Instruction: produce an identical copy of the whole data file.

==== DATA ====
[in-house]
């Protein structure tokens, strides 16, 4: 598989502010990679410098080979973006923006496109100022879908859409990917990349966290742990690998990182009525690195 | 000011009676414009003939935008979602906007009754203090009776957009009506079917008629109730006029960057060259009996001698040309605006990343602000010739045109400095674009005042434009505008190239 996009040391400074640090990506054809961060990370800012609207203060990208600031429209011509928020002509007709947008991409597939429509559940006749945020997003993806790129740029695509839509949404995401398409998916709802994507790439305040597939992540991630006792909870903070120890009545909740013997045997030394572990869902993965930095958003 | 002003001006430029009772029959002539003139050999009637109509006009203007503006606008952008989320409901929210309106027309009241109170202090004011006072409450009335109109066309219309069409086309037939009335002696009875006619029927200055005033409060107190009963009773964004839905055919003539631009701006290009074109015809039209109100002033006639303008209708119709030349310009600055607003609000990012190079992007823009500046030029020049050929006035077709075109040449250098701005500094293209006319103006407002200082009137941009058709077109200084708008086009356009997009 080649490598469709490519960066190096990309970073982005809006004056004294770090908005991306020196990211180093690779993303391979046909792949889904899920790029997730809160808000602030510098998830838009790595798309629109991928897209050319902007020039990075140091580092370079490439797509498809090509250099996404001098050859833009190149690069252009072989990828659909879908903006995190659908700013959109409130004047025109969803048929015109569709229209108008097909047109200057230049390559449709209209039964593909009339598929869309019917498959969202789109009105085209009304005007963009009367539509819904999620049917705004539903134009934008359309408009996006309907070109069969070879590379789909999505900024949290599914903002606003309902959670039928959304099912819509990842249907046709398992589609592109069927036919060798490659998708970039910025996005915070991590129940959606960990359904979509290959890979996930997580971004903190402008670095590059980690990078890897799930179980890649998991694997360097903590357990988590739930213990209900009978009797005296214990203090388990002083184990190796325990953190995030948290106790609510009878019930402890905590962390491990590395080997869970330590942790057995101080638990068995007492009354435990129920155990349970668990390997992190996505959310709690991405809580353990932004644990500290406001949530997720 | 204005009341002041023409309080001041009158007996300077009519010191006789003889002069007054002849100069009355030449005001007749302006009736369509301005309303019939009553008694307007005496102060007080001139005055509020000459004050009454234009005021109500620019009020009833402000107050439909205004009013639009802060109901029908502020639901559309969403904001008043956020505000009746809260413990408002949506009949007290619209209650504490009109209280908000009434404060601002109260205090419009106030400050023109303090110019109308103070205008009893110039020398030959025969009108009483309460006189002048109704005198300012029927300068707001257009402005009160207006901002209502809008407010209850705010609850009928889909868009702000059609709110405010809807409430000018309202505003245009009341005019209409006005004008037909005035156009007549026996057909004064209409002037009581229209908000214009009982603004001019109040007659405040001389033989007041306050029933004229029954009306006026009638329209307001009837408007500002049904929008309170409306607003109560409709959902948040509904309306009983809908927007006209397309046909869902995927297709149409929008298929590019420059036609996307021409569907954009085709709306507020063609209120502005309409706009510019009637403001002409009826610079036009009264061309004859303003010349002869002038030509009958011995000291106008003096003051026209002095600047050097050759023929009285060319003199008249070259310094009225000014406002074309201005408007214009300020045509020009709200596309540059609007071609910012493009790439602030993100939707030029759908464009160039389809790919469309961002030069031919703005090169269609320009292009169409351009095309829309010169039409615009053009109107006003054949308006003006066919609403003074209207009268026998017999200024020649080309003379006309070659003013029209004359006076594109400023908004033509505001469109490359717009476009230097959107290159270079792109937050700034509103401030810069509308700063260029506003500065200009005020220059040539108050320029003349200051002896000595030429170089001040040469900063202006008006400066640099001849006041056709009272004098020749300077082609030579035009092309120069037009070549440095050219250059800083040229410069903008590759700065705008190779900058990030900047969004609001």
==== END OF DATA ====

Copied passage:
[in-house]
């Protein structure tokens, strides 16, 4: 598989502010990679410098080979973006923006496109100022879908859409990917990349966290742990690998990182009525690195 | 000011009676414009003939935008979602906007009754203090009776957009009506079917008629109730006029960057060259009996001698040309605006990343602000010739045109400095674009005042434009505008190239 996009040391400074640090990506054809961060990370800012609207203060990208600031429209011509928020002509007709947008991409597939429509559940006749945020997003993806790129740029695509839509949404995401398409998916709802994507790439305040597939992540991630006792909870903070120890009545909740013997045997030394572990869902993965930095958003 | 002003001006430029009772029959002539003139050999009637109509006009203007503006606008952008989320409901929210309106027309009241109170202090004011006072409450009335109109066309219309069409086309037939009335002696009875006619029927200055005033409060107190009963009773964004839905055919003539631009701006290009074109015809039209109100002033006639303008209708119709030349310009600055607003609000990012190079992007823009500046030029020049050929006035077709075109040449250098701005500094293209006319103006407002200082009137941009058709077109200084708008086009356009997009 080649490598469709490519960066190096990309970073982005809006004056004294770090908005991306020196990211180093690779993303391979046909792949889904899920790029997730809160808000602030510098998830838009790595798309629109991928897209050319902007020039990075140091580092370079490439797509498809090509250099996404001098050859833009190149690069252009072989990828659909879908903006995190659908700013959109409130004047025109969803048929015109569709229209108008097909047109200057230049390559449709209209039964593909009339598929869309019917498959969202789109009105085209009304005007963009009367539509819904999620049917705004539903134009934008359309408009996006309907070109069969070879590379789909999505900024949290599914903002606003309902959670039928959304099912819509990842249907046709398992589609592109069927036919060798490659998708970039910025996005915070991590129940959606960990359904979509290959890979996930997580971004903190402008670095590059980690990078890897799930179980890649998991694997360097903590357990988590739930213990209900009978009797005296214990203090388990002083184990190796325990953190995030948290106790609510009878019930402890905590962390491990590395080997869970330590942790057995101080638990068995007492009354435990129920155990349970668990390997992190996505959310709690991405809580353990932004644990500290406001949530997720 | 204005009341002041023409309080001041009158007996300077009519010191006789003889002069007054002849100069009355030449005001007749302006009736369509301005309303019939009553008694307007005496102060007080001139005055509020000459004050009454234009005021109500620019009020009833402000107050439909205004009013639009802060109901029908502020639901559309969403904001008043956020505000009746809260413990408002949506009949007290619209209650504490009109209280908000009434404060601002109260205090419009106030400050023109303090110019109308103070205008009893110039020398030959025969009108009483309460006189002048109704005198300012029927300068707001257009402005009160207006901002209502809008407010209850705010609850009928889909868009702000059609709110405010809807409430000018309202505003245009009341005019209409006005004008037909005035156009007549026996057909004064209409002037009581229209908000214009009982603004001019109040007659405040001389033989007041306050029933004229029954009306006026009638329209307001009837408007500002049904929008309170409306607003109560409709959902948040509904309306009983809908927007006209397309046909869902995927297709149409929008298929590019420059036609996307021409569907954009085709709306507020063609209120502005309409706009510019009637403001002409009826610079036009009264061309004859303003010349002869002038030509009958011995000291106008003096003051026209002095600047050097050759023929009285060319003199008249070259310094009225000014406002074309201005408007214009300020045509020009709200596309540059609007071609910012493009790439602030993100939707030029759908464009160039389809790919469309961002030069031919703005090169269609320009292009169409351009095309829309010169039409615009053009109107006003054949308006003006066919609403003074209207009268026998017999200024020649080309003379006309070659003013029209004359006076594109400023908004033509505001469109490359717009476009230097959107290159270079792109937050700034509103401030810069509308700063260029506003500065200009005020220059040539108050320029003349200051002896000595030429170089001040040469900063202006008006400066640099001849006041056709009272004098020749300077082609030579035009092309120069037009070549440095050219250059800083040229410069903008590759700065705008190779900058990030900047969004609001």